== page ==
• HB 2314: Authorizing a family court judge to order a child to be taken into custody in emergency situations(pending, house judiciary committee, as of 2/13/13).
  • HB 2324: Increasing the minimum prison sentence for a parent, guardian, or custodian who abuses a child. (pending, house judiciary committee, as of 2/13/13)
  • HB 2338: Requiring a convicted sex offender who volunteers for an organization whose volunteers have contact with minors to inform that organization of his/her conviction. (pending, house judiciary committee, as of 2/13/13)
  • HB 2349: Increasing the number of child protective service workers (pending, house health and human resources committee, as of 2/13/13).
  • HB 2400: Relating to disclosure of sex offender registration to private elementary and secondary schools, and to higher education institutions (pending, house education committee, as of 2/13/13).
  • HB 2409: Relating to child welfare (pending, house judiciary committee, as of 2/13/13)
  • HB 2424: Relating to automatic revocation of a will upon legal separation and excluding from the definition of “surviving spouse.” (pending, house judiciary committee, as of 2/13/13)

WVSC Opinion: Mayle v. Mayle (Filed June 8, 2012)

Facts:    Parties were married in 1984.  Both parties originally worked and earned close to the same amount.  The parties agreed that Husband would go to medical school.   While Husband was in medical school, Wife worked outside the home.  Once Husband completed his formal medical education, the parties agreed that Wife would become a full-time homemaker and caretaker for their 3 children.  When the parties separated in 2007, Wife was unemployed and Husband’s income was over $300,000 per year.

Family Court Order:

  • Spousal Support: Wife awarded rehabilitative alimony of $1,500/month for 6 months and permanent spousal support of $5,500/ month for 10 years, after which the amount would be reduced to $1,500.    Family Court’s basis for the reduction was that Wife app ears in good health, very smart and organized, reasonable well-educated with a good head for business per her training and prior work experience. Even though no evidence was presented the Family Court also found that Wife may assume a greater role in her family’s business.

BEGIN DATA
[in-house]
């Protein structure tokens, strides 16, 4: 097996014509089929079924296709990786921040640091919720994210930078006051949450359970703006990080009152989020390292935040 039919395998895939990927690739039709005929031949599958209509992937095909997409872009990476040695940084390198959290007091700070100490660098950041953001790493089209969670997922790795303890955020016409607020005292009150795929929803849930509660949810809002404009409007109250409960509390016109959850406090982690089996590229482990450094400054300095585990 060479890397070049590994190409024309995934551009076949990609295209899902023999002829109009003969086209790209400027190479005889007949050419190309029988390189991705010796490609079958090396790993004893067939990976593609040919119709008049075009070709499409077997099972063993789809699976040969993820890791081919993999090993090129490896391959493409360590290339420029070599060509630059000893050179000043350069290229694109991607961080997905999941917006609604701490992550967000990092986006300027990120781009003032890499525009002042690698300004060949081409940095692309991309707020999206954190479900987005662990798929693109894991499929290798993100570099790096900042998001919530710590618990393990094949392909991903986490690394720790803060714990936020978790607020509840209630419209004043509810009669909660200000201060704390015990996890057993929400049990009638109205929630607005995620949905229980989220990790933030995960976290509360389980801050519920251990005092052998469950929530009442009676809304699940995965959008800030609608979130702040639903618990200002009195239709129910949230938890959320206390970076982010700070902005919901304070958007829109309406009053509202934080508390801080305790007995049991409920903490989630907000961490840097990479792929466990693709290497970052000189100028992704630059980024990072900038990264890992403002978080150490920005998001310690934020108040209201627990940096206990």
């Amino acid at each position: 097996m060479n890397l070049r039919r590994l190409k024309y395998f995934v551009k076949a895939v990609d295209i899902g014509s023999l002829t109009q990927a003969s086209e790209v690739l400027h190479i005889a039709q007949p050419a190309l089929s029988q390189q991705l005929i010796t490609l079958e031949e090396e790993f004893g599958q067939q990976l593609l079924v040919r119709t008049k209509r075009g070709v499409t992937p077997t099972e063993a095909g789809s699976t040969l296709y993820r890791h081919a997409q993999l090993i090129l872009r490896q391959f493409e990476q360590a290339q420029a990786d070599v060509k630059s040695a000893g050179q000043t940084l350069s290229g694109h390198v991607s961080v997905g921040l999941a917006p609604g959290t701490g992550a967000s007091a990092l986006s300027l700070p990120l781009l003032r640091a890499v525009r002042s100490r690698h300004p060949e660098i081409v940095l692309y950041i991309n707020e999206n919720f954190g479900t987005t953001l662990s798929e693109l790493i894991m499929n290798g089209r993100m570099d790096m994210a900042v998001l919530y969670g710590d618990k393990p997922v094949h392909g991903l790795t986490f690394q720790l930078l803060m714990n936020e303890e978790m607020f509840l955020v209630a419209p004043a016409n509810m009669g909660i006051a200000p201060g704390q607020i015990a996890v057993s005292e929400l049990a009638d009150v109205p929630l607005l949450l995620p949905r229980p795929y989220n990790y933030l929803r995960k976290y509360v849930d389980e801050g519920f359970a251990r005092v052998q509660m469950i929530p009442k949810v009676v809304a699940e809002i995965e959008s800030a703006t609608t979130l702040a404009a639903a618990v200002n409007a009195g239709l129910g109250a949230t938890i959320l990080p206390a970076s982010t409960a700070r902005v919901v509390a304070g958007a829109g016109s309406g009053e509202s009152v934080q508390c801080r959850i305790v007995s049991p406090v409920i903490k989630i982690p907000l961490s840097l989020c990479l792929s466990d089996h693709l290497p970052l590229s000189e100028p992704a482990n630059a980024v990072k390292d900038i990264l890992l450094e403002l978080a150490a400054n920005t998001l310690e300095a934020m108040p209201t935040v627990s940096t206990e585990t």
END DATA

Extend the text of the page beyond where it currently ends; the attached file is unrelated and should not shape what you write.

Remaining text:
• Attorney’s Fees: Wife requested reimbursement of attorney fees in the amount $20,000, with an additional $2,000 incurred in costs.  Wife’s attorney charged a flat fee of $20,000, without regard to the actual number of hours worked or an hourly charge.The Family Court denied Wife’s request for attorney fees and costs because Wife had sufficient assets awarded to her to pay her own fees, neither party had acted in bad faith during the proceedings, and her fees were significantly greater than those incurred by Husband.

Wife appealed.

Circuit Court affirmed the decision of the family court.

Issue #1: Amount of Support Awarded. Family Court erred  in award of Rehabilitative Spousal Support and grant of permanent support of $5,500.

Affirmed. Supreme Court found no abuse of discretion in award of rehabilitative spousal support and the grant of permanent spousal support in the amount of $5,500.

Issue #2: Reduction in Spousal Support. Family Court erred in reducing the amount of support to $1,500 after 10 years.

Reversed. The reduction was based on speculative events that may or may not happen.  It was error for Family Court to issue a preemptive modification without sufficient evidence to support the reduction. (Editor’s Note: Court points out that there may be case where reduction is appropriate, but in this case, there was no evidence).

Issue #3: Attorney’s Fees. Family Court erred in denying Wife’s request for reimbursement of attorney fees and costs in the amount $20,000, with an additional $2,000 incurred in costs.  Wife’s attorney charged a flat fee of $20,000, without regard to the actual number of hours worked or an hourly charge.
Reversed.  Abuse of discretion not to award some measure of fees.    This case turns on the disparity between the income of the Wife (unemployed) and the income of the Husband ($300,000+). Wife lacked actual cash assets to pay attorney fees while Husband had present ability to contribute.
The lower court was instructed to appropriately analyze the factors enumerated by the Court in Banker.

   Read the Opinion Here: http://www.courtswv.gov/supreme-court/docs/spring2012/11-0344.pdf 

Read Concurring Opinion of Justice Workman here:  http://www.courtswv.gov/supreme-court/docs/spring2012/11-0344c.pdf